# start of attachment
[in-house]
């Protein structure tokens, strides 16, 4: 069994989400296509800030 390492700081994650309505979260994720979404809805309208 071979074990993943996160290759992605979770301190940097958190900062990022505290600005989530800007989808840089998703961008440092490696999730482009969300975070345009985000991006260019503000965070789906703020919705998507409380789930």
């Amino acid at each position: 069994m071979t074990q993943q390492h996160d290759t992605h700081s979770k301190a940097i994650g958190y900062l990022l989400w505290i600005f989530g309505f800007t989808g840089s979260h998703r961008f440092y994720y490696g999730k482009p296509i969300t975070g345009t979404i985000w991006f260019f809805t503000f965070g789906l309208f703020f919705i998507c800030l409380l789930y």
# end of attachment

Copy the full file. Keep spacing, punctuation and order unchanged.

[in-house]
């Protein structure tokens, strides 16, 4: 069994989400296509800030 390492700081994650309505979260994720979404809805309208 071979074990993943996160290759992605979770301190940097958190900062990022505290600005989530800007989808840089998703961008440092490696999730482009969300975070345009985000991006260019503000965070789906703020919705998507409380789930």
């Amino acid at each position: 069994m071979t074990q993943q390492h996160d290759t992605h700081s979770k301190a940097i994650g958190y900062l990022l989400w505290i600005f989530g309505f800007t989808g840089s979260h998703r961008f440092y994720y490696g999730k482009p296509i969300t975070g345009t979404i985000w991006f260019f809805t503000f965070g789906l309208f703020f919705i998507c800030l409380l789930y």